Project Status

Project Type:  Borehole Well and Hand Pump

Regional Program: Port Loko, Sierra Leone WaSH Program

Impact: 137 Served

Project Phase:  Reserved

Project Features

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Community Profile

There is no community well for the 137 people of Bombeh to use. Instead, they beg to fetch water from their neighbors' wells.

During the rainy season, community members often set out buckets to fill with rainwater. But during the driest months of the year, from March to May, people crowd at the private wells and can only fetch water at the whim of the owner.

"The water wells in this community are not open to us," said 15-year-old Yeanoh (shown carrying water above). "The owners cannot allow us to fetch water because they are afraid that the well will get a low quantity of water."

"The wells in this community are private and are restricted to access," said 30-year-old trader Manty Kamara (shown below). "Sometimes, I am embarrassed [about] the insults that I get from the owners of the private water wells for fetching water from these wells. There is no community water well in this community where I can get access to fetch water. It is more difficult to fetch water during the dry season when the water wells get dry."

“The ability to gain and maintain access to safe water sources is entangled with a host of issues that directly affect the water-fetchers and their everyday lives. Access is never fully secure, and has to be re-ensured and re-articulated over time and space. ....The owners may suddenly decide to not give any more water, or ration how much can be taken and when, or request favors in return. Each household without its own water source navigates such uncertainties and engages with new challenges as well as opportunities. A variety of factors come into play in producing everyday insecurities in water, and this has direct bearing on the ways that people relate to each other in a household and between households competing for the same water source.” - Farhana Sultana, Geoforum journal

Yeanoh would rather venture outside the community to public wells, but this means she takes a much longer time fetching water and needs to walk long, tiring distances.

"I fetch water every day to wash dishes, launder dirty clothes, to cook, and to drink," Yeanoh said. "Sometimes, my colleagues and I go far in search of water, and it is difficult to do more than a round trip of water from a far distance. I must fetch water after school to help my mother prepare food. I cannot be able to read my school notes at home because I am tired after I have fetched water from a long distance. I only have a limited time after I had completed fetching water in the evening."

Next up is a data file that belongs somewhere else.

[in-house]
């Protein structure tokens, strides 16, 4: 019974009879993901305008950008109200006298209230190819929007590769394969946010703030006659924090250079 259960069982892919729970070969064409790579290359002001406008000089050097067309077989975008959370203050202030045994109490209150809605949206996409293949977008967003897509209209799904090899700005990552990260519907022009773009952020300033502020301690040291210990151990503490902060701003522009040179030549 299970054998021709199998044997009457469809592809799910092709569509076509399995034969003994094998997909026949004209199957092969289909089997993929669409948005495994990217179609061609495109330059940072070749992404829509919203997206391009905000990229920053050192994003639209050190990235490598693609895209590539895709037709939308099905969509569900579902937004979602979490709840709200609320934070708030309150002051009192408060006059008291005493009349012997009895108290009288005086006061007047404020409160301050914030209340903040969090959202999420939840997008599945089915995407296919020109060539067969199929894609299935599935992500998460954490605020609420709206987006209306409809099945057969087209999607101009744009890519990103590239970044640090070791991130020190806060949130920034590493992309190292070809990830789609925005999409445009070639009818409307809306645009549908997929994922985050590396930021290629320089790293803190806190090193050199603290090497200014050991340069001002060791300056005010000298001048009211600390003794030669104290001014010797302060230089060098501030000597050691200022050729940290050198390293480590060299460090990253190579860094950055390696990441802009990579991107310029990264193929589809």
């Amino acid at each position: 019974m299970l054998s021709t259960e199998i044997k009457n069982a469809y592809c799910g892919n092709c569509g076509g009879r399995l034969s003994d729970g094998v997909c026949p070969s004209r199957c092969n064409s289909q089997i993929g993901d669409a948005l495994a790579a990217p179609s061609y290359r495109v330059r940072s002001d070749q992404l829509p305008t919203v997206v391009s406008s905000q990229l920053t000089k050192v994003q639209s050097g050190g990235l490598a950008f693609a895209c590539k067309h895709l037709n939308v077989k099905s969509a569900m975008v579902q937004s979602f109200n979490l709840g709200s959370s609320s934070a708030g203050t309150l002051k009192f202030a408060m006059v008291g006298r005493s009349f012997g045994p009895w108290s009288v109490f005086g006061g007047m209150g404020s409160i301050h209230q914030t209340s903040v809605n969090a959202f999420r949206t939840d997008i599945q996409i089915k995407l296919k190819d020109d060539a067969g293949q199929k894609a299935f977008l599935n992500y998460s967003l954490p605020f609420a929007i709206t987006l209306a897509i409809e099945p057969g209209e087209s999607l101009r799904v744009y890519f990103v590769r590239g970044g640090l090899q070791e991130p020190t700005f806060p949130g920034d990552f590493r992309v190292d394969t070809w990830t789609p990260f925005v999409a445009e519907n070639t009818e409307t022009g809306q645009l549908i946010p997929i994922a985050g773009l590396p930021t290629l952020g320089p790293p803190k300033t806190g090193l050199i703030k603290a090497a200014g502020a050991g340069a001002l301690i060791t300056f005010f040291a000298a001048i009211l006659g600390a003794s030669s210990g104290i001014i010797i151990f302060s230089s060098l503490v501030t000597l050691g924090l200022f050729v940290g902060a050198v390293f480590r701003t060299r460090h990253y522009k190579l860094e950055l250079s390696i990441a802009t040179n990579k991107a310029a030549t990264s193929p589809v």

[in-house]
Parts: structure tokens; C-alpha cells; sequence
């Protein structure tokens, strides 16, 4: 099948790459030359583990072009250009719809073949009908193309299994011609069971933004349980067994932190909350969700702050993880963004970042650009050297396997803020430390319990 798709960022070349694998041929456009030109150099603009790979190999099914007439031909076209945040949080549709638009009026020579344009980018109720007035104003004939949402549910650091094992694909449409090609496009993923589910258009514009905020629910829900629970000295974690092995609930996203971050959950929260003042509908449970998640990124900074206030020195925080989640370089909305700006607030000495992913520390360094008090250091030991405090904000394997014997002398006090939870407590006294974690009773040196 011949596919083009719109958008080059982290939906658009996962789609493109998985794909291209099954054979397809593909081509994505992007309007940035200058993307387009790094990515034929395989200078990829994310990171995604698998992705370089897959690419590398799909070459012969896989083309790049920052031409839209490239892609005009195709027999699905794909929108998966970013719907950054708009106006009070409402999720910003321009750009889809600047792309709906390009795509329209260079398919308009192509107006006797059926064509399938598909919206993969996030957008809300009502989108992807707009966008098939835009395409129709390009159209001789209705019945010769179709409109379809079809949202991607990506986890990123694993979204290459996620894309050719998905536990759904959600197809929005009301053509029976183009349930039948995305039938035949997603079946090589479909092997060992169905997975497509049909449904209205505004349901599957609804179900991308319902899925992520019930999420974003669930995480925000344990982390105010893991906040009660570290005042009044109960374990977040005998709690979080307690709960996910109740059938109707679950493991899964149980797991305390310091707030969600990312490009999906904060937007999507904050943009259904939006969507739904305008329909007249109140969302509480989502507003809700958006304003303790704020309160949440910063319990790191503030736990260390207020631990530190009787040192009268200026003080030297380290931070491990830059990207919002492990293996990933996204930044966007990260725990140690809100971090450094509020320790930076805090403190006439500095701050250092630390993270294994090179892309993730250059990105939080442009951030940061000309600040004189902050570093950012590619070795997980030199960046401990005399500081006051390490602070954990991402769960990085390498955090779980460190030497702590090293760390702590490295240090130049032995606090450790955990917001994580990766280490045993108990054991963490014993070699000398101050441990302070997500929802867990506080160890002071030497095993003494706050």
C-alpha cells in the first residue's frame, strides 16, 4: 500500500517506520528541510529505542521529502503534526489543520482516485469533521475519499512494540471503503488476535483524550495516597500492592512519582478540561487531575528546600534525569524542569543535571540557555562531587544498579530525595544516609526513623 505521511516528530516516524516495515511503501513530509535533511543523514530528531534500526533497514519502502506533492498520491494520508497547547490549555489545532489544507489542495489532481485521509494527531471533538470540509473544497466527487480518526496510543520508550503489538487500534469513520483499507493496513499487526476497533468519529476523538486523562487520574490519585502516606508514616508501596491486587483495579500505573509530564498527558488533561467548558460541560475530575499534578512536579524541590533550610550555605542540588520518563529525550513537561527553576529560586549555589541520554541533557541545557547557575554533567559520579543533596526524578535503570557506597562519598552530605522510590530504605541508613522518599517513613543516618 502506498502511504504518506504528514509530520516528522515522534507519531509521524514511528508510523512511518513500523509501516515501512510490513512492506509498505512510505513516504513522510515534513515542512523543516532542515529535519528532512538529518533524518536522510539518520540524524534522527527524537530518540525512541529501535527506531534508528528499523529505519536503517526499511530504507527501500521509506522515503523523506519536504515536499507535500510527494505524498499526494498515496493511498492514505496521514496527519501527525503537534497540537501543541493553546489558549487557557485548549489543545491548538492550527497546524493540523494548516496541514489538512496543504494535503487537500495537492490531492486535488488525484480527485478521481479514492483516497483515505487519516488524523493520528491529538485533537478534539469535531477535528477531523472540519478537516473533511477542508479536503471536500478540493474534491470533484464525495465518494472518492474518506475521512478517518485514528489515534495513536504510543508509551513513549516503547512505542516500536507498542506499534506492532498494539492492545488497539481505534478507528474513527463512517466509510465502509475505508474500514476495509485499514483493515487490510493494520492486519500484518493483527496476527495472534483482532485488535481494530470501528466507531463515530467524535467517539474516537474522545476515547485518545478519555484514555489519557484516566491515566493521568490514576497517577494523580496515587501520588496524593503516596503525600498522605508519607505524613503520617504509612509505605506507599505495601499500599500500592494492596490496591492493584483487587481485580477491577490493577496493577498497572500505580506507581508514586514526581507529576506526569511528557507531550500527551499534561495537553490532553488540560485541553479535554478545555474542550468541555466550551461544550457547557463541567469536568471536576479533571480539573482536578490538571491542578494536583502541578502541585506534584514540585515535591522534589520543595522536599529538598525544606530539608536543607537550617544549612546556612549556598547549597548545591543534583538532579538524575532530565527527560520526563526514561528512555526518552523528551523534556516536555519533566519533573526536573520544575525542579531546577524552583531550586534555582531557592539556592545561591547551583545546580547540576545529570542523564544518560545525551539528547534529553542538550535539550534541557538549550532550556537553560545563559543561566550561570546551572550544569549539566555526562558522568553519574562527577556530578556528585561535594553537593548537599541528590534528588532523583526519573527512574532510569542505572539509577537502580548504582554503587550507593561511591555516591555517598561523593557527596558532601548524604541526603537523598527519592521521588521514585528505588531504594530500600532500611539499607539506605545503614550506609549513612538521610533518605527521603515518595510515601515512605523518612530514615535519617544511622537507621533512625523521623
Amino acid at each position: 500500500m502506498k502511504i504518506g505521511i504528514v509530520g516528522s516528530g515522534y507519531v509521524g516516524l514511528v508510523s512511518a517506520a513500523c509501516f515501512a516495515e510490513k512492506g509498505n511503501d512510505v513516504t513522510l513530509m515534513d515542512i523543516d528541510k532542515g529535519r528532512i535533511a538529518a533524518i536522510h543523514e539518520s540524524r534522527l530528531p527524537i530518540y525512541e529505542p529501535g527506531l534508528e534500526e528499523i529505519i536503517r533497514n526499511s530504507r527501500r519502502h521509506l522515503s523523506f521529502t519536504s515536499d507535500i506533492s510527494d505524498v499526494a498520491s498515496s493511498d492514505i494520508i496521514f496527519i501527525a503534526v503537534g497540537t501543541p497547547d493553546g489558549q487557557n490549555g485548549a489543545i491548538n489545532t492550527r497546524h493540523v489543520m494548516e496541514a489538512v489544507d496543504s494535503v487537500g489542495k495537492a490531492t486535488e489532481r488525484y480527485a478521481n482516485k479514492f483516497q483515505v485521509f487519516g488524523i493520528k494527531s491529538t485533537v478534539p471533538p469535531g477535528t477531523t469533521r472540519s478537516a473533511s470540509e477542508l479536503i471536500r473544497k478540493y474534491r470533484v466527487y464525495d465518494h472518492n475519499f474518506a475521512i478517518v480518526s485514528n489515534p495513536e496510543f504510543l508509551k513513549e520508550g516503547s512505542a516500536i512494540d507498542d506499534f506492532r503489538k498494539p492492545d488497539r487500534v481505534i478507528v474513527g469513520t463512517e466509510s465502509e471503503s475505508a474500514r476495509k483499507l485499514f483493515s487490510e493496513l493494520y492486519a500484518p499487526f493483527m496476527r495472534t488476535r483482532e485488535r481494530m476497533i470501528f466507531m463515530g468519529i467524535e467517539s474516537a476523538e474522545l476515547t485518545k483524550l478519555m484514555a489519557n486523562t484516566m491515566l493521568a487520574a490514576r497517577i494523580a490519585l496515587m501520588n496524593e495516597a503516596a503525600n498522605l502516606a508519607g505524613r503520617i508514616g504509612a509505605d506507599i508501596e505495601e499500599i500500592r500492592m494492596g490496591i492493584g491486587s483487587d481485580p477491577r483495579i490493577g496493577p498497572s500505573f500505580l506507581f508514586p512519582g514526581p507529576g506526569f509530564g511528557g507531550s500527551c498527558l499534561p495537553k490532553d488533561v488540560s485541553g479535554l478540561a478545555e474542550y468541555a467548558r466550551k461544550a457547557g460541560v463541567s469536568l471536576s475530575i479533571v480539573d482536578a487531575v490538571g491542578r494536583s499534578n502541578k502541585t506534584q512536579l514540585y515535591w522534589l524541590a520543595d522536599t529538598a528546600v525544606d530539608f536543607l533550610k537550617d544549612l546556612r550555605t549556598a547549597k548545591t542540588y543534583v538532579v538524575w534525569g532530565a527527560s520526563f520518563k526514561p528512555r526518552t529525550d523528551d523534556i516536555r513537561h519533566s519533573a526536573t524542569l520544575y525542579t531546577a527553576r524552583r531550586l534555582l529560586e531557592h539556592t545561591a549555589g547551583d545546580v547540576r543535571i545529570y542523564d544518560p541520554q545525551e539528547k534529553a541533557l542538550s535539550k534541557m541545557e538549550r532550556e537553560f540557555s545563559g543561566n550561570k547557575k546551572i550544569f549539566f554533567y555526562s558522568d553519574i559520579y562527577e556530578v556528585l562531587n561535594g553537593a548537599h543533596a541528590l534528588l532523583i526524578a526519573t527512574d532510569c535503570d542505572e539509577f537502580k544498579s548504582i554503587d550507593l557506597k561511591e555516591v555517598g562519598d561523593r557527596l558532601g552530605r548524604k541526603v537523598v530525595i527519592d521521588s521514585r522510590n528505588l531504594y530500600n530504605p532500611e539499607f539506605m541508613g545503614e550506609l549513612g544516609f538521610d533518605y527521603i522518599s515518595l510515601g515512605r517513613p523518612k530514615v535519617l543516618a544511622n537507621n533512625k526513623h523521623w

But even in staying inside Bombeh, Manty doesn't seem to save much time, as she must wait in lines at the overcrowded private wells.

"I trade in the market square at Rotifunk," Manty explained. "I am worried about how I can get enough water to do all the daily activities at home. I cannot go out to trade in the morning without completing the household routines. I spend more time fetching water and get limited time to trade. I am more worried about the weekend because I must clean my house, launder dirty clothes, and prepare food for my family. These are all activities that cannot be completed without the use of enough water."

The people of Bombeh need a public well so the people who have water sources will no longer hold all of the power in the community.

What We Can Do:

New Well

Where we will be drilling is centrally located and will relieve many people of the long journey to fetch water and the challenge of accessing clean water.

Our team will drive over the LS200 mud rotary drill rig and set up camp for a couple of nights. Once the well is drilled to a sufficient water column, it will be cased, developed, and then tested. If these tests are positive, our mechanics will install a new India Mark II pump.

By drilling this borehole, the surrounding community will be provided with plenty of accessible, clean drinking water.


There will be hygiene and sanitation training sessions offered for three days in a row.

Community members will learn how to make a hands-free handwashing station called the "tippy-tap." We will use these tippy taps for handwashing demonstrations and will also teach about other tools like dish racks and the importance of properly penning in animals. We will highlight the need to keep restrooms clean, among many other topics.

This training will also strengthen a water user committee that will manage and maintain this new well. They will enforce proper behavior and report to us whenever they need our help in solving a serious problem, like a pump breakdown.

We're just getting started, check back soon!

Project Photos

Project Type

Abundant water is often right under our feet! Beneath the Earth’s surface, rivers called aquifers flow through layers of sediment and rock, providing a constant supply of safe water. For borehole wells, we drill deep into the earth, allowing us to access this water which is naturally filtered and protected from sources of contamination at the surface level. First, we decide where to drill by surveying the area and determining where aquifers are likely to sit. To reach the underground water, our drill rigs plunge through meters (sometimes even hundreds of meters!) of soil, silt, rock, and more. Once the drill finds water, we build a well platform and attach a hand pump. If all goes as planned, the community is left with a safe, closed water source providing around five gallons of water per minute! Learn more here!